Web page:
Japan's stocks posted solid morning gains Friday after the Group of Seven major industrial nations agreed to intervene in currency markets to help the earthquake-stricken nation.
The benchmark Nikkei 225 rose 1.8 percent, or 158.26 points, to 9,120.93. While the G-7 did not say what it would do, the implication is that actions were under way to ensure the yen does not spiral upward.
The Kyodo News agency said Japan's government intervened in currency markets after the G7 statement but there was no immediate official confirmation of that.
A stronger yen hurts Japan's powerhouse export sector _ potentially dealing another problem to an economy already wracked by an earthquake, tsunami and evolving nuclear crisis.
The G-7 pledge adds to a flurry of moves by Japan to calm roiled financial markets following the 9.0-magnitude quake and tsunami on March 11. The Bank of Japan injected an additional 6 trillion yen ($76.7 billion) in same-day funds Thursday that banks can access immediately. From Monday to Wednesday, the central bank's emergency funding totaled 55.6 trillion yen ($688.3 billion).
In Asia on Friday, the yen had dropped to 81.40. It had traded at 78.97 to the dollar Thursday afternoon after hitting a historic low of 76.53 yen to the dollar late Wednesday.
The yen's strength in the wake of the disaster has been attributed to investors expecting the Japanese to repatriate funds from overseas to pay reconstruction costs _ or in the case of insurance companies, to pay claims for the massive loss of property and life. But analysts also said they believed currency speculators had contributed to the yen's rise.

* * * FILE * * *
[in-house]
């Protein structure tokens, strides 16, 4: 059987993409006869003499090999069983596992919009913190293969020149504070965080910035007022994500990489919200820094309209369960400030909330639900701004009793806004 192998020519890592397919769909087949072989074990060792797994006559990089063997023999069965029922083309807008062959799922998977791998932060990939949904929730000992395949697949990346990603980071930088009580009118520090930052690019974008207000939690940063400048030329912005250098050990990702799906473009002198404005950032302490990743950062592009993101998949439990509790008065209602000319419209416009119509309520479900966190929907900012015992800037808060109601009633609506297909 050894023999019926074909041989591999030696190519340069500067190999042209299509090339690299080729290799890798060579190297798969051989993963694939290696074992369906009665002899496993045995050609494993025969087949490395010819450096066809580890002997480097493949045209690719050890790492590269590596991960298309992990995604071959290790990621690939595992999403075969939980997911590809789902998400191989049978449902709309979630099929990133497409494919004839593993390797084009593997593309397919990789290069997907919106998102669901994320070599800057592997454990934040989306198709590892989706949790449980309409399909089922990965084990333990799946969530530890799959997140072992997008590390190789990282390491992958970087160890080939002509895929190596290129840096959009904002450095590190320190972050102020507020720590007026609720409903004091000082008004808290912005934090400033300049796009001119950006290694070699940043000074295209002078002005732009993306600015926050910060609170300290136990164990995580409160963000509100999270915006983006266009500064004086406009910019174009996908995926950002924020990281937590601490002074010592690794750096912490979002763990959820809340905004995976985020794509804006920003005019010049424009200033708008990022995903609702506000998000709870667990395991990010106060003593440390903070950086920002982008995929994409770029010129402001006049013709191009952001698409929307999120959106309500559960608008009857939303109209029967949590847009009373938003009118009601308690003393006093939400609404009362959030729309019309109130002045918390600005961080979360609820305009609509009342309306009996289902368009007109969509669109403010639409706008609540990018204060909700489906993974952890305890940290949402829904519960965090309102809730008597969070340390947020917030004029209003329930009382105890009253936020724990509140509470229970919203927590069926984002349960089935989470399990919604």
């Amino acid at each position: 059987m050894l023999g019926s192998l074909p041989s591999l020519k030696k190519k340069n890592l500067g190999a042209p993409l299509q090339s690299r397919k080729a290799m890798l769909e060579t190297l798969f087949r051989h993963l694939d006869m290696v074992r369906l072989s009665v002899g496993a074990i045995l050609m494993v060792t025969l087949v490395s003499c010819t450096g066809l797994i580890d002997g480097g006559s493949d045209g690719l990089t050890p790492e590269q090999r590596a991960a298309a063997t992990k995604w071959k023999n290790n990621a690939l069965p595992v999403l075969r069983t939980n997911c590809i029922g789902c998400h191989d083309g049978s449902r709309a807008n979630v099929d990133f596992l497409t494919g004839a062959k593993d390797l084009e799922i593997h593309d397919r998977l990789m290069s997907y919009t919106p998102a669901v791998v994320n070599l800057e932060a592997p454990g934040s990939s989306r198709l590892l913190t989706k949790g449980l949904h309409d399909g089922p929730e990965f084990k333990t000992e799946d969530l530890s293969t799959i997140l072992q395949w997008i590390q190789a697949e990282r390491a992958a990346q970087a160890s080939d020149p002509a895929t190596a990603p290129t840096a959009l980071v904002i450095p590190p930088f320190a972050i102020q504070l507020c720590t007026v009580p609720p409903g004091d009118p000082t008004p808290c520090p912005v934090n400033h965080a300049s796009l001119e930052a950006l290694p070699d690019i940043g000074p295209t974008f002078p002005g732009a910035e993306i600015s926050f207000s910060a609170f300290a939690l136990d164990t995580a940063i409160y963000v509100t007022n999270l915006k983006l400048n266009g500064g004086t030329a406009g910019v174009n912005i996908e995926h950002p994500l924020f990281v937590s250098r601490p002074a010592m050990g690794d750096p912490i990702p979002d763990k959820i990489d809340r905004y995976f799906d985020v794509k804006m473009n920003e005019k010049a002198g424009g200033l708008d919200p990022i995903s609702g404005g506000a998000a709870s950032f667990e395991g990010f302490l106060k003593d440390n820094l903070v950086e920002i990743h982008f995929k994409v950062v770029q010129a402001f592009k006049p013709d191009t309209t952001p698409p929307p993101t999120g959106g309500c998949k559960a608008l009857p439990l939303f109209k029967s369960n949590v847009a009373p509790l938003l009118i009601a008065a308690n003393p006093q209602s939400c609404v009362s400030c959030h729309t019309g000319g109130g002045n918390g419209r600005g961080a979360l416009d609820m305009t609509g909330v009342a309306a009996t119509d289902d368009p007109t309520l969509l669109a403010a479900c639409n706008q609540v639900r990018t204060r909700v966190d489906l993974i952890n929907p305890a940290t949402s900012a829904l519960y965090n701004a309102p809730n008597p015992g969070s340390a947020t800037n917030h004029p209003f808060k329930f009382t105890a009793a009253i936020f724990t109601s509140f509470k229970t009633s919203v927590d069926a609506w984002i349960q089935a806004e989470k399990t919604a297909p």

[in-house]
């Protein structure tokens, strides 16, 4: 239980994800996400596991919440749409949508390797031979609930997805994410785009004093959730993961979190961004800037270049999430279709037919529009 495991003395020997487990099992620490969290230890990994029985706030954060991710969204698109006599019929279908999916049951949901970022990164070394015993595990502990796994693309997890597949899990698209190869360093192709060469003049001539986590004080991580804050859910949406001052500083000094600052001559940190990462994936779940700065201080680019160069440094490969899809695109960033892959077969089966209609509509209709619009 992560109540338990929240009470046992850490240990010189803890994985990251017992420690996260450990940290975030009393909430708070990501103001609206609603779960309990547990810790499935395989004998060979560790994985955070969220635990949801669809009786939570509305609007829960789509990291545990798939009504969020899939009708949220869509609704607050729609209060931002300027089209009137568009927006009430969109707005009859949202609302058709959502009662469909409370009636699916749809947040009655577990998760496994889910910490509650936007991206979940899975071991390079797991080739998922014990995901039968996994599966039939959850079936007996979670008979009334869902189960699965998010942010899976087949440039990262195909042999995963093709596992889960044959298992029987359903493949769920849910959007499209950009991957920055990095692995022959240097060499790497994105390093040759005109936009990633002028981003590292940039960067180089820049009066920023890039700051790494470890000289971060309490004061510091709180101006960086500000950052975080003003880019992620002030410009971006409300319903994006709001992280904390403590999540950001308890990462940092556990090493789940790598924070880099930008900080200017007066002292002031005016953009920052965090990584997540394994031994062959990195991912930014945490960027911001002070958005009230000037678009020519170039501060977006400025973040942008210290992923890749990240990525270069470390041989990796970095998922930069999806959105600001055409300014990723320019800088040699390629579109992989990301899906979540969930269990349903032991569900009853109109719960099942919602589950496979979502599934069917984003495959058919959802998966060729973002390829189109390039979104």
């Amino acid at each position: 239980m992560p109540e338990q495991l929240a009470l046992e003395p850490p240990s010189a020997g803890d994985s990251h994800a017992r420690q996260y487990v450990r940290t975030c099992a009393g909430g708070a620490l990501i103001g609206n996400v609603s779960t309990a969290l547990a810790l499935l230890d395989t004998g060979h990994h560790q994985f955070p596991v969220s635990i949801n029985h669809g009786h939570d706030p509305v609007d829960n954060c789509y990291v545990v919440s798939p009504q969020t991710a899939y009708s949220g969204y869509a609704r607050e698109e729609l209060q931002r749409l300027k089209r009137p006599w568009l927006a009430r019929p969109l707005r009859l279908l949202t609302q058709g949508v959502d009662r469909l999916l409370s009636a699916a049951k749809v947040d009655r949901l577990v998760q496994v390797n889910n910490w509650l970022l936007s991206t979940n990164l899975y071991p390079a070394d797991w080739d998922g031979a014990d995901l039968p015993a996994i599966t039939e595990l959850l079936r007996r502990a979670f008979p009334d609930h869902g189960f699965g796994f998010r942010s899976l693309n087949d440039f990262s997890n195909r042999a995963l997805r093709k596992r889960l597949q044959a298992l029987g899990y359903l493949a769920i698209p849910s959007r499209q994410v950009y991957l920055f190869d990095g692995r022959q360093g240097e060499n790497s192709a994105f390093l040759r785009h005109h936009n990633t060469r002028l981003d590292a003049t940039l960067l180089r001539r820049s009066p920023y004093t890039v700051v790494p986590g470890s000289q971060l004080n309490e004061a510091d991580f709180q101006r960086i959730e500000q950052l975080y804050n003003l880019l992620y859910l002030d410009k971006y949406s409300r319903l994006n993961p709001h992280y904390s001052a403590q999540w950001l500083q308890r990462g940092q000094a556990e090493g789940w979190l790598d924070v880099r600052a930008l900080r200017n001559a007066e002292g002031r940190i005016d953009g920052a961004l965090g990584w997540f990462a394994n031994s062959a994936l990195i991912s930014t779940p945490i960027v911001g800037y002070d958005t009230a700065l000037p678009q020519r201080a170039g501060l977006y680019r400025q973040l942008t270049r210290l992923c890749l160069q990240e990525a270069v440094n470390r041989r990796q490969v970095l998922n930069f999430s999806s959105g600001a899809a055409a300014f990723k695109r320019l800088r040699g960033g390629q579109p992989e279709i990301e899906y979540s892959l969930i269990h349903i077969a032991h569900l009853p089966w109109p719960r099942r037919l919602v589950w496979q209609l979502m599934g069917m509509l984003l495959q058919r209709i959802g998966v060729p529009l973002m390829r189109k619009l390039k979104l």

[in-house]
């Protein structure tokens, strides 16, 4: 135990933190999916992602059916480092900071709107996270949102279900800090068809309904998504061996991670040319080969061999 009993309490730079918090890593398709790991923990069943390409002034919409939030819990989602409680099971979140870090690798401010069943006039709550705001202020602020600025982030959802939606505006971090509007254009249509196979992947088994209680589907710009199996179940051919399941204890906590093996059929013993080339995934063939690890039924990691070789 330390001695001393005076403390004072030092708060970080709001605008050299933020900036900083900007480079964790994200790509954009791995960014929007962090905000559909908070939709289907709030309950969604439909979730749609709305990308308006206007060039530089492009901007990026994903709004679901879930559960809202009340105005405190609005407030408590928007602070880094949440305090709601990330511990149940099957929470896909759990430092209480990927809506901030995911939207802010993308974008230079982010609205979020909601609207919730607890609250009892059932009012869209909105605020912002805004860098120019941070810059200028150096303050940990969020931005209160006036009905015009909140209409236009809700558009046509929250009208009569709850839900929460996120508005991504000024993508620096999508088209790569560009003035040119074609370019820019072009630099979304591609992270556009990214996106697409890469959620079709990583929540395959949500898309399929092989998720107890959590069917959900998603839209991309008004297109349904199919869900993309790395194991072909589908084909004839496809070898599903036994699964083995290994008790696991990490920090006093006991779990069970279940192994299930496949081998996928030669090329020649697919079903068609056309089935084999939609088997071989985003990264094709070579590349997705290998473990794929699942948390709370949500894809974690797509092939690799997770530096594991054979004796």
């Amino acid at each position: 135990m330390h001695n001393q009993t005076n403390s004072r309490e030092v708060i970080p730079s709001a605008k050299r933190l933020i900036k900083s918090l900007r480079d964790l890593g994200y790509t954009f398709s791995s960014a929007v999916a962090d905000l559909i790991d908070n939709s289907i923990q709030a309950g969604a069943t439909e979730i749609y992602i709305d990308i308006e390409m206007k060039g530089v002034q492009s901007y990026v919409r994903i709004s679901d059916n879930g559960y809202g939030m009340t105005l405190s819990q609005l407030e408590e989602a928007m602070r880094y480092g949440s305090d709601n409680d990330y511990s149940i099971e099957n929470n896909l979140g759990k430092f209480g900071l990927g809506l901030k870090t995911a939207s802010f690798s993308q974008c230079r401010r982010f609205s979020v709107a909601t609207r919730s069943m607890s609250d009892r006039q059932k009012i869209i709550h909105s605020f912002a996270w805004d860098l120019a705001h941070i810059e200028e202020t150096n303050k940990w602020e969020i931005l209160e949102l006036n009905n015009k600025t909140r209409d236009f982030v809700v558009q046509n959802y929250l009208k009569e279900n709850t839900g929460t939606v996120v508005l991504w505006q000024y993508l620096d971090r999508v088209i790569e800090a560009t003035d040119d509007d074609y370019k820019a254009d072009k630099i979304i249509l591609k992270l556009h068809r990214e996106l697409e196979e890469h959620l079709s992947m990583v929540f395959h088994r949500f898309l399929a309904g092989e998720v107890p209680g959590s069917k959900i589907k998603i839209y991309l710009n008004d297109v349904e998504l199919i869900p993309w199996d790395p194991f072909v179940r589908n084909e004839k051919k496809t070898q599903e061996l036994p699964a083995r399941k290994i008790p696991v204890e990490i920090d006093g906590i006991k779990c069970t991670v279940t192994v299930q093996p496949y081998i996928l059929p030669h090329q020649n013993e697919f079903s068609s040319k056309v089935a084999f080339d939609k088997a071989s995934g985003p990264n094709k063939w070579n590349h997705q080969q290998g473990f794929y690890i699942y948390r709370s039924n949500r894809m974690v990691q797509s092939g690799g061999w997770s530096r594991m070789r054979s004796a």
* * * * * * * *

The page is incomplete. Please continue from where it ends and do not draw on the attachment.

Other major Asian indexes also opened higher. Hong Kong's Hang Seng index rose 0.4 percent to 2,377.63 and South Korea's Kospi was up 0.9 percent to 1,976.02.
In New York on Thursday, stocks rose broadly on signs that the U.S. economy is improving.
A gauge of manufacturing in the mid-Atlantic region jumped in February to the highest point since January 1984. The survey from the Federal Reserve's Philadelphia branch showed new orders soared. Production at U.S. factories, mines and utilities dipped last month but was actually higher in previous months than first estimated, according to the Federal Reserve.
The Labor Department reported that the number of people applying for unemployment benefits fell more than economists expected last week. Ongoing claims dropped to the lowest level since October 2008.
The Standard & Poor's 500 rose 16.84, or 1.3 percent, to 1,273.72. The Dow gained 161.29 points, or 1.4 percent, to 11,774.59. The Nasdaq rose 19.23, or 0.7 percent, to 2,636.05. The technology-heavy index is down 0.6 percent for the year.